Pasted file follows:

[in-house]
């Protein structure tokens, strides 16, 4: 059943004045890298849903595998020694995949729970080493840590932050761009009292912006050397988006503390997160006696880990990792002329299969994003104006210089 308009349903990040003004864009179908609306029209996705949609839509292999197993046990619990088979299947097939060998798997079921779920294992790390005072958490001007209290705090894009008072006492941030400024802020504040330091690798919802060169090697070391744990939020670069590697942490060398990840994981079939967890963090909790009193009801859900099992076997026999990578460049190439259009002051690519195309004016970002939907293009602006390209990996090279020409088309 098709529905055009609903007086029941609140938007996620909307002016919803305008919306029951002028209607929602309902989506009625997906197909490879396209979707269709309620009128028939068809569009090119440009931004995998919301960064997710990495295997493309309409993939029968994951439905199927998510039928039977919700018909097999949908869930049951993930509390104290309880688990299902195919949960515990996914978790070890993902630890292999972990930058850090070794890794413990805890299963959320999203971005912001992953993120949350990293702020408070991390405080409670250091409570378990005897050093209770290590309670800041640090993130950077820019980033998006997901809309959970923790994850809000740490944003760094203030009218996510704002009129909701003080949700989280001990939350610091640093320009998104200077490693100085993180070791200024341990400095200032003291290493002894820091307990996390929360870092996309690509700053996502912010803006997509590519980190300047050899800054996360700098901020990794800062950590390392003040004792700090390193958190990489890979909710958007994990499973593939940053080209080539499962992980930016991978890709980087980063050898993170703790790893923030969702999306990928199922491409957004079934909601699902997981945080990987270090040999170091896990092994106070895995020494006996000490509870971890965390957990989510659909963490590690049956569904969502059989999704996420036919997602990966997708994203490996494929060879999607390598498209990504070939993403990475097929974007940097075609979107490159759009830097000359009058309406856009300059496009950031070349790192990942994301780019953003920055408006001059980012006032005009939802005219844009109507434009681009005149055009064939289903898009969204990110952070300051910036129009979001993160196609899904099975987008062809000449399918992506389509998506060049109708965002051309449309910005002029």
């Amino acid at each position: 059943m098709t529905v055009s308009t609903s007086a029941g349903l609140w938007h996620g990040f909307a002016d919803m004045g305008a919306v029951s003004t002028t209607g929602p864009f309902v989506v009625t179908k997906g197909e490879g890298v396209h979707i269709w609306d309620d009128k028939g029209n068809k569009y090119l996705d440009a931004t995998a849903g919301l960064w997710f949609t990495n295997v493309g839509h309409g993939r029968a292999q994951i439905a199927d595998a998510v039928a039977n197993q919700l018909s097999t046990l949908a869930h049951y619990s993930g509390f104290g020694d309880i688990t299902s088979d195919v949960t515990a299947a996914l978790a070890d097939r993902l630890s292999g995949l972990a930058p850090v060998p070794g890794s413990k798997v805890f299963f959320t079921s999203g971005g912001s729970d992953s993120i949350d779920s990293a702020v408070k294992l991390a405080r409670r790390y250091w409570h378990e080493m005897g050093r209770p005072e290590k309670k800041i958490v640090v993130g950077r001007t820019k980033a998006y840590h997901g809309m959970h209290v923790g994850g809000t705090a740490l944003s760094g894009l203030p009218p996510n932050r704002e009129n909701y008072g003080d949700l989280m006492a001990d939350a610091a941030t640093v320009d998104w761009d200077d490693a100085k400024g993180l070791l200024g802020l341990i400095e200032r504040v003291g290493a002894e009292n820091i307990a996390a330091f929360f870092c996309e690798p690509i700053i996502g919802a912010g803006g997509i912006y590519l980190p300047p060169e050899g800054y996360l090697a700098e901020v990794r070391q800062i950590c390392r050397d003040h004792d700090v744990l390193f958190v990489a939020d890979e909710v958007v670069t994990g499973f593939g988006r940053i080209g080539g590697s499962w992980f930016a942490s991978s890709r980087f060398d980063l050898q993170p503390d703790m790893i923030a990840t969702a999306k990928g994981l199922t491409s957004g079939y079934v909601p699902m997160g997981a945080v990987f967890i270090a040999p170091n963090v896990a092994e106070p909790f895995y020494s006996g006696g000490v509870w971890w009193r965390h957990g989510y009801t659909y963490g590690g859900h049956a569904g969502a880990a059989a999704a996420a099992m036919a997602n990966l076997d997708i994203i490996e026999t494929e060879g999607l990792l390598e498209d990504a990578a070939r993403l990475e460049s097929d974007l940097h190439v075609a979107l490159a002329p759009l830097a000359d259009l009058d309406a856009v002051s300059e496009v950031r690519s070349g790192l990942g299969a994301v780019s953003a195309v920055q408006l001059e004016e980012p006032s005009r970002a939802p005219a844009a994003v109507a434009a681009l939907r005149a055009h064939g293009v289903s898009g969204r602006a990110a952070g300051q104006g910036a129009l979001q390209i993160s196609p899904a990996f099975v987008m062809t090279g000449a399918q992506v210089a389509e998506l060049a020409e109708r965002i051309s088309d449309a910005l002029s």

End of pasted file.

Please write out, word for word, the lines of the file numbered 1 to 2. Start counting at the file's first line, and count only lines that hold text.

[in-house]
């Protein structure tokens, strides 16, 4: 059943004045890298849903595998020694995949729970080493840590932050761009009292912006050397988006503390997160006696880990990792002329299969994003104006210089 308009349903990040003004864009179908609306029209996705949609839509292999197993046990619990088979299947097939060998798997079921779920294992790390005072958490001007209290705090894009008072006492941030400024802020504040330091690798919802060169090697070391744990939020670069590697942490060398990840994981079939967890963090909790009193009801859900099992076997026999990578460049190439259009002051690519195309004016970002939907293009602006390209990996090279020409088309 098709529905055009609903007086029941609140938007996620909307002016919803305008919306029951002028209607929602309902989506009625997906197909490879396209979707269709309620009128028939068809569009090119440009931004995998919301960064997710990495295997493309309409993939029968994951439905199927998510039928039977919700018909097999949908869930049951993930509390104290309880688990299902195919949960515990996914978790070890993902630890292999972990930058850090070794890794413990805890299963959320999203971005912001992953993120949350990293702020408070991390405080409670250091409570378990005897050093209770290590309670800041640090993130950077820019980033998006997901809309959970923790994850809000740490944003760094203030009218996510704002009129909701003080949700989280001990939350610091640093320009998104200077490693100085993180070791200024341990400095200032003291290493002894820091307990996390929360870092996309690509700053996502912010803006997509590519980190300047050899800054996360700098901020990794800062950590390392003040004792700090390193958190990489890979909710958007994990499973593939940053080209080539499962992980930016991978890709980087980063050898993170703790790893923030969702999306990928199922491409957004079934909601699902997981945080990987270090040999170091896990092994106070895995020494006996000490509870971890965390957990989510659909963490590690049956569904969502059989999704996420036919997602990966997708994203490996494929060879999607390598498209990504070939993403990475097929974007940097075609979107490159759009830097000359009058309406856009300059496009950031070349790192990942994301780019953003920055408006001059980012006032005009939802005219844009109507434009681009005149055009064939289903898009969204990110952070300051910036129009979001993160196609899904099975987008062809000449399918992506389509998506060049109708965002051309449309910005002029």